Ravens quarterback Joe Flacco had a fine season in 2010, passing for 3,622 yards and 25 touchdowns. He led the Ravens to another playoff win, but he literally caved under pressure in the 31-24 loss to the Steelers in the AFC divisional round. Flacco was sacked five times, lost a fumble and tossed an interception.
We know the Steelers like to blitz. Did other teams take the same aggressive approach against Flacco?
According to Pro Football Focus, Flacco dropped back to pass 618 times in 2010 (including playoffs). On those pass plays, Flacco was blitzed 306 times (49.5 percent). Only Oakland backup quarterback Bruce Gradkowski was blitzed more frequently than Flacco. As a comparison, New England's Tom Brady, the 2010 NFL MVP, ranked 27th on the list as he was blitzed 200 times in 572 passing plays (35 percent).
During the 306 plays when Flacco was blitzed, the third-year quarterback completed 58.7 percent of his 276 pass attempts. His 3:1 touchdown-to-interception ratio when blitzed (12 touchdowns against four interceptions) trailed only Colts quarterback Peyton Manning and Jets quarterback Mark Sanchez.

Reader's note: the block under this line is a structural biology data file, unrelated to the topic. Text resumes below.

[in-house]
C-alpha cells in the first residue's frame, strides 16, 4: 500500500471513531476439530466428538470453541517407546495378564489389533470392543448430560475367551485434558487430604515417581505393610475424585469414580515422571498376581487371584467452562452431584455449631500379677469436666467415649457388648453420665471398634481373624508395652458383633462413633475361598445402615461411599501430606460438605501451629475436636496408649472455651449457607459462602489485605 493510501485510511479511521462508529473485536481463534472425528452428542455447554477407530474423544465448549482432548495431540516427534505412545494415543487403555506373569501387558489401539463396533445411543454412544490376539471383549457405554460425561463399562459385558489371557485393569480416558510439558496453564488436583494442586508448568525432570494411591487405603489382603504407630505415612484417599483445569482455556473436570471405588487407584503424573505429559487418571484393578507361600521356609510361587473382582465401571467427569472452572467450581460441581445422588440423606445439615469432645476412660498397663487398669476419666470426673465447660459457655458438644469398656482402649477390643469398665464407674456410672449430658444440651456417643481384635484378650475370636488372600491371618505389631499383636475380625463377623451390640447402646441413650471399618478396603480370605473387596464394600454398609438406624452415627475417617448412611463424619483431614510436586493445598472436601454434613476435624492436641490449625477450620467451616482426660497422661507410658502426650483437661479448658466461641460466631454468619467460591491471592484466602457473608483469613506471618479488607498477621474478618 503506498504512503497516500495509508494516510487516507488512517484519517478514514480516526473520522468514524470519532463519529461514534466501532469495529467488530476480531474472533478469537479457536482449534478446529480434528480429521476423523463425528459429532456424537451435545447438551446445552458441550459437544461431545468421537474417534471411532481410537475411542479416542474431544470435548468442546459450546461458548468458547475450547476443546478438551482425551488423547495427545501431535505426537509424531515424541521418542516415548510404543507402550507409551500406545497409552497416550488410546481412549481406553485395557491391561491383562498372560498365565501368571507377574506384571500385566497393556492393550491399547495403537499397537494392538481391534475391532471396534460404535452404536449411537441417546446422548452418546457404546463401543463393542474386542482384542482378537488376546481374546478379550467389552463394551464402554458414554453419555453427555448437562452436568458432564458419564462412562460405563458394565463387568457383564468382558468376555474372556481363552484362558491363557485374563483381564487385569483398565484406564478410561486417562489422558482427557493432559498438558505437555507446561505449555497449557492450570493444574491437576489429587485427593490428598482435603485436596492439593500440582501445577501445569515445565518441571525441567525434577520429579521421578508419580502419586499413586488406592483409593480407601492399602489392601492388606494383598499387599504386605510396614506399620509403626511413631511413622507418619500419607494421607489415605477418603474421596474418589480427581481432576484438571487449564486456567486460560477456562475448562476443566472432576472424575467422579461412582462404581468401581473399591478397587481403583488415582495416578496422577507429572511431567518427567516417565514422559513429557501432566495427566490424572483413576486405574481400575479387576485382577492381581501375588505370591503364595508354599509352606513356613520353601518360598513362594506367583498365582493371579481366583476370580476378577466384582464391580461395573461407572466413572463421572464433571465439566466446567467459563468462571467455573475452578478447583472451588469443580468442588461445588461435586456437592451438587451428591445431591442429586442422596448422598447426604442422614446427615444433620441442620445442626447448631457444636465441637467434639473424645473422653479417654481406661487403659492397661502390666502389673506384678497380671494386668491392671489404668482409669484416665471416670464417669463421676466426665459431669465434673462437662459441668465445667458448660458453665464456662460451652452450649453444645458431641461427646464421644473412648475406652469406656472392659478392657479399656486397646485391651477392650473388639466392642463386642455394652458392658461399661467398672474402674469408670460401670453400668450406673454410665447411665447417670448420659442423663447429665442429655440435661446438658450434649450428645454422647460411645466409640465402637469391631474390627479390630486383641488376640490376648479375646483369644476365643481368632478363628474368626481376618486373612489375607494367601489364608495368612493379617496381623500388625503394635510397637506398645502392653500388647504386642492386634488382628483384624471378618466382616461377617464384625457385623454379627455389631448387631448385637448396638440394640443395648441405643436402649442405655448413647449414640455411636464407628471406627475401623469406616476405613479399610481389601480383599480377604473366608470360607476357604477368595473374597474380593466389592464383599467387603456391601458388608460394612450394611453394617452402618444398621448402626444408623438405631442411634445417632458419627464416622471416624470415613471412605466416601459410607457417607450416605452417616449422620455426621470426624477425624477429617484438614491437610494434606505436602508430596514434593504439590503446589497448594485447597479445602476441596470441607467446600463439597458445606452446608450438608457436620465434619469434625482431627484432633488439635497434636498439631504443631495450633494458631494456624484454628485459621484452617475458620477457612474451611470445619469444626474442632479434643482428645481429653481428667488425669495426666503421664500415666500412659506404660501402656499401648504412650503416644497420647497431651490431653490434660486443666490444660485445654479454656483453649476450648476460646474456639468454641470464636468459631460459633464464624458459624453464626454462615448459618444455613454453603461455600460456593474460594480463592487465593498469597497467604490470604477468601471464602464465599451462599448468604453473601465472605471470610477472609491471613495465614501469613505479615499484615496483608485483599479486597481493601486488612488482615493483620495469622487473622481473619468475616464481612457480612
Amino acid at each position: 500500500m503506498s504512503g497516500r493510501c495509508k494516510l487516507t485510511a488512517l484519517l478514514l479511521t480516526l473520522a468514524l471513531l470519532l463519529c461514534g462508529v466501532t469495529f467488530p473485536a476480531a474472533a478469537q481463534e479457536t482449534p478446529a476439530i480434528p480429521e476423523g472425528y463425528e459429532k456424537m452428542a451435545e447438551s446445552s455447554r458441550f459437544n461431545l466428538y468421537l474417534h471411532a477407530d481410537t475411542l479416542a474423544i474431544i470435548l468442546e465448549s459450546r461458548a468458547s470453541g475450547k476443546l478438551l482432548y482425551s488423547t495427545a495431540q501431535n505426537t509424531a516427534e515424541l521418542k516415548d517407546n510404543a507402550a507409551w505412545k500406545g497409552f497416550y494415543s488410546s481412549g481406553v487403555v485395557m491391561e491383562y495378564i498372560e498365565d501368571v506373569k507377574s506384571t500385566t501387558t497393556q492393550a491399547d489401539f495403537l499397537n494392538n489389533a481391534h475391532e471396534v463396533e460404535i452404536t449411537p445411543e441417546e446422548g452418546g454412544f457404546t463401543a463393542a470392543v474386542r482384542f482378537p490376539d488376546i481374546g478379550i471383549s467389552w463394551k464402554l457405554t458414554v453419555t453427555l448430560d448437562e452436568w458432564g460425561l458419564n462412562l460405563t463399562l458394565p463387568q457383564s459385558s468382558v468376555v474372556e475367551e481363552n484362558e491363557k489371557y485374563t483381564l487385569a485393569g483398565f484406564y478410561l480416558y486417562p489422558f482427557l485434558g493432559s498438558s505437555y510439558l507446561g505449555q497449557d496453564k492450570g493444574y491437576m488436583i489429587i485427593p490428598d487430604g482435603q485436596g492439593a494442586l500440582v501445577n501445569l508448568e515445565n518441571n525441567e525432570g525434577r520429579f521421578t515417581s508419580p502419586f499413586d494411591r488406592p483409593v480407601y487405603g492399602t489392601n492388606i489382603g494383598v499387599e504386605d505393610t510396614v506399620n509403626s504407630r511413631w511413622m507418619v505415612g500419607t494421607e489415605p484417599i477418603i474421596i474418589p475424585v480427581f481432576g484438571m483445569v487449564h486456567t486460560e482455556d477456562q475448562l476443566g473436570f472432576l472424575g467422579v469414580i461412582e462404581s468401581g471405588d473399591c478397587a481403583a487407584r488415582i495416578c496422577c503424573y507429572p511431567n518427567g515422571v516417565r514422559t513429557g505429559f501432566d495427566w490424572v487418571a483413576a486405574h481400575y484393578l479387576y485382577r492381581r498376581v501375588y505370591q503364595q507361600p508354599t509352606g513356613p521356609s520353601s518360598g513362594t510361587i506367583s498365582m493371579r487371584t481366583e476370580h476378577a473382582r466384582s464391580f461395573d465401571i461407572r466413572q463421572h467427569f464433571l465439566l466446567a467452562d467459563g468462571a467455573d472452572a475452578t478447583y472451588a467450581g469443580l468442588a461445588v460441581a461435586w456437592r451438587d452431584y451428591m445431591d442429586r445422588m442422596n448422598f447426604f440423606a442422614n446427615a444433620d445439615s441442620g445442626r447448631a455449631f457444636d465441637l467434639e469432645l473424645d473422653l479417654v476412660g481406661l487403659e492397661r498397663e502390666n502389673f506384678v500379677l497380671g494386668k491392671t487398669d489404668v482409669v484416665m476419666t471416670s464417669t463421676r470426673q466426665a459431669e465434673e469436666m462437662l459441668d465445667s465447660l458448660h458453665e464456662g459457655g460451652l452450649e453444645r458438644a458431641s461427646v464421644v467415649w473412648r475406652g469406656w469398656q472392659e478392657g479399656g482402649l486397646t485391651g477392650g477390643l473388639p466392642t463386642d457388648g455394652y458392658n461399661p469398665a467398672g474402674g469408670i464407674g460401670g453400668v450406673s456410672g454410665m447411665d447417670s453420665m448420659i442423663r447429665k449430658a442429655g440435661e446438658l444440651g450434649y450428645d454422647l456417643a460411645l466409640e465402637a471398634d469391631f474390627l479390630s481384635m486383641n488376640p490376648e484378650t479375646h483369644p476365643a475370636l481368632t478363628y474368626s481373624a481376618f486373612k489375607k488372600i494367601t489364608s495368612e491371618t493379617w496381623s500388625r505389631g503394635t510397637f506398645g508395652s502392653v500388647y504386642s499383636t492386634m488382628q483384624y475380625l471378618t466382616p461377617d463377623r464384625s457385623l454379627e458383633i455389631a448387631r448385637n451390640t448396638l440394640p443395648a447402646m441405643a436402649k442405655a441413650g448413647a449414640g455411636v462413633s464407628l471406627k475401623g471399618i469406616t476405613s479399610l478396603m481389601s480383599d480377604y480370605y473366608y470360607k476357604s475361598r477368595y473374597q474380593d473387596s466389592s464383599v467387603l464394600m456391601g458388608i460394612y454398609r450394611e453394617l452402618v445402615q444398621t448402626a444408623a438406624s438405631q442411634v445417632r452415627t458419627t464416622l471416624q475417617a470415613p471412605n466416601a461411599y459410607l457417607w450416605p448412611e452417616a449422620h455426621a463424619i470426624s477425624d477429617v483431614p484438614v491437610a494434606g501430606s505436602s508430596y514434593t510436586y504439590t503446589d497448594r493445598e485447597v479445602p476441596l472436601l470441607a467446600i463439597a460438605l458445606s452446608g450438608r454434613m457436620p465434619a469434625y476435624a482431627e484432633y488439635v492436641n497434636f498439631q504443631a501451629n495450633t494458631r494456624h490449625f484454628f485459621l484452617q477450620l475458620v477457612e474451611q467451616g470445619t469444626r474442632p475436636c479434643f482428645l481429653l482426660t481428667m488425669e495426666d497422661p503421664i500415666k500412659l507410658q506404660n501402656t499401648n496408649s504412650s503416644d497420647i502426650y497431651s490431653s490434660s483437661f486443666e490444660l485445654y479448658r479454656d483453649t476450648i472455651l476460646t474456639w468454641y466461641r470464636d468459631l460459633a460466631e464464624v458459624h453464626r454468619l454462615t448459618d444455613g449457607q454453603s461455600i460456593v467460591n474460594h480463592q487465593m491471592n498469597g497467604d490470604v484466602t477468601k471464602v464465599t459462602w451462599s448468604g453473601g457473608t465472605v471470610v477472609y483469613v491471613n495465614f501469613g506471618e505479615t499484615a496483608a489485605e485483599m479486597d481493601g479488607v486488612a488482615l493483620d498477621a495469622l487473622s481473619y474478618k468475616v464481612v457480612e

These are some interesting stats to take note of, but they don't tell the whole story. They include plays in which his blockers picked up the blitz and Flacco had time to look for an open receiver.
Pro Football Focus also compiled stats for plays when blocking broke down and NFL quarterbacks were actually pressured, which gives a better indication of how they fared when operating in a dirty pocket. (Just to clarify, blitzes don't necessarily result in pressure, so that's why these two stats are different).
In 2010, Flacco was sacked on 24 percent of the plays -- 49 total times -- when he was pressured, according to Pro Football Focus. Only two quarterbacks, rookies Colt McCoy and Jimmy Clausen, took sacks more frequently. Flacco completed 46.9 percent of his throws under pressure, which put him 20th in that category, sandwiched between Brett Favre and Derek Anderson. In those situations, he threw five touchdowns and four interceptions.
Thought-provoking numbers, for sure, but I'll let you make your own judgments on what they mean for Flacco and the Ravens.